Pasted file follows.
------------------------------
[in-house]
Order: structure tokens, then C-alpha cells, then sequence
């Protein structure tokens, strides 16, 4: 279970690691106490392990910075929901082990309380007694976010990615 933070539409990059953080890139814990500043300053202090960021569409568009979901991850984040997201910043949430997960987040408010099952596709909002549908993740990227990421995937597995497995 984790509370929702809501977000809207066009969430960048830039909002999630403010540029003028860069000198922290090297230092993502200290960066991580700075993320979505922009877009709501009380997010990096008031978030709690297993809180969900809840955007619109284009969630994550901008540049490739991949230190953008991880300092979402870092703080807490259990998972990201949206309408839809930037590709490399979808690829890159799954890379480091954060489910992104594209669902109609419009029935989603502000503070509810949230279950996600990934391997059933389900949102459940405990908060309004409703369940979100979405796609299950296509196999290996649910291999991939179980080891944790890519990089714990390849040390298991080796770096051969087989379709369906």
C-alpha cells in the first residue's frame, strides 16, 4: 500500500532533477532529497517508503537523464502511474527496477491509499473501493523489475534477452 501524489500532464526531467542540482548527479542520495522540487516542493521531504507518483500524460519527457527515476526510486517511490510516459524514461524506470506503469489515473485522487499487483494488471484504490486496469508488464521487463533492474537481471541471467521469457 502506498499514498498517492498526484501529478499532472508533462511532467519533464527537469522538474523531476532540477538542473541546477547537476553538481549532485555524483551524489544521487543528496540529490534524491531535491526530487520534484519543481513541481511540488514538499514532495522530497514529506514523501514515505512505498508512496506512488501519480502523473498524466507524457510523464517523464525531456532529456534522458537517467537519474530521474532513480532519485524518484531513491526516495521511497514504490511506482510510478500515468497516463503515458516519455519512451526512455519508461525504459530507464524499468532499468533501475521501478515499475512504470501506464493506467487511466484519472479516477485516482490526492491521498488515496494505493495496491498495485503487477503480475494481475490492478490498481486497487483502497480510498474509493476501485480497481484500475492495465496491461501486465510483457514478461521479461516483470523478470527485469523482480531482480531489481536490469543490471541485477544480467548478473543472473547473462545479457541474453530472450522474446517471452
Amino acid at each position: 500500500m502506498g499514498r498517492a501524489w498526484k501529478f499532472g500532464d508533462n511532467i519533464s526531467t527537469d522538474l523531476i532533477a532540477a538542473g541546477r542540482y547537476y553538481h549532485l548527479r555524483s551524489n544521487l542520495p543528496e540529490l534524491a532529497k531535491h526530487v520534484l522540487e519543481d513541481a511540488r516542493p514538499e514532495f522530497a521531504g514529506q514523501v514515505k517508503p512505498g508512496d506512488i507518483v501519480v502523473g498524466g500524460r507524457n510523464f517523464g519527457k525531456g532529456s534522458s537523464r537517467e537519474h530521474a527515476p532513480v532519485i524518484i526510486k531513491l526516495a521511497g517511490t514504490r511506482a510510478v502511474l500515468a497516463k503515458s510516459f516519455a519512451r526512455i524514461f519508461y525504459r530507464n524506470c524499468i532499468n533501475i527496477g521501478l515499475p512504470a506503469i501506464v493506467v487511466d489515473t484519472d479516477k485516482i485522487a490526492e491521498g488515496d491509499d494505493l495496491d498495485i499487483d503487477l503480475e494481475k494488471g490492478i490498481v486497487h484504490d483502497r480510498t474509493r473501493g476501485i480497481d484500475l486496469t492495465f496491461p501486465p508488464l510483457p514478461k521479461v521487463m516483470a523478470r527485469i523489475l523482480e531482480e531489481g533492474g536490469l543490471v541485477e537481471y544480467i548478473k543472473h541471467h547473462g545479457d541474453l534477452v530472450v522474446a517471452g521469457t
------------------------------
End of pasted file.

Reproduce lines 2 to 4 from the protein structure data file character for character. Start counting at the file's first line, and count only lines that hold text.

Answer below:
Order: structure tokens, then C-alpha cells, then sequence
């Protein structure tokens, strides 16, 4: 279970690691106490392990910075929901082990309380007694976010990615 933070539409990059953080890139814990500043300053202090960021569409568009979901991850984040997201910043949430997960987040408010099952596709909002549908993740990227990421995937597995497995 984790509370929702809501977000809207066009969430960048830039909002999630403010540029003028860069000198922290090297230092993502200290960066991580700075993320979505922009877009709501009380997010990096008031978030709690297993809180969900809840955007619109284009969630994550901008540049490739991949230190953008991880300092979402870092703080807490259990998972990201949206309408839809930037590709490399979808690829890159799954890379480091954060489910992104594209669902109609419009029935989603502000503070509810949230279950996600990934391997059933389900949102459940405990908060309004409703369940979100979405796609299950296509196999290996649910291999991939179980080891944790890519990089714990390849040390298991080796770096051969087989379709369906």
C-alpha cells in the first residue's frame, strides 16, 4: 500500500532533477532529497517508503537523464502511474527496477491509499473501493523489475534477452 501524489500532464526531467542540482548527479542520495522540487516542493521531504507518483500524460519527457527515476526510486517511490510516459524514461524506470506503469489515473485522487499487483494488471484504490486496469508488464521487463533492474537481471541471467521469457 502506498499514498498517492498526484501529478499532472508533462511532467519533464527537469522538474523531476532540477538542473541546477547537476553538481549532485555524483551524489544521487543528496540529490534524491531535491526530487520534484519543481513541481511540488514538499514532495522530497514529506514523501514515505512505498508512496506512488501519480502523473498524466507524457510523464517523464525531456532529456534522458537517467537519474530521474532513480532519485524518484531513491526516495521511497514504490511506482510510478500515468497516463503515458516519455519512451526512455519508461525504459530507464524499468532499468533501475521501478515499475512504470501506464493506467487511466484519472479516477485516482490526492491521498488515496494505493495496491498495485503487477503480475494481475490492478490498481486497487483502497480510498474509493476501485480497481484500475492495465496491461501486465510483457514478461521479461516483470523478470527485469523482480531482480531489481536490469543490471541485477544480467548478473543472473547473462545479457541474453530472450522474446517471452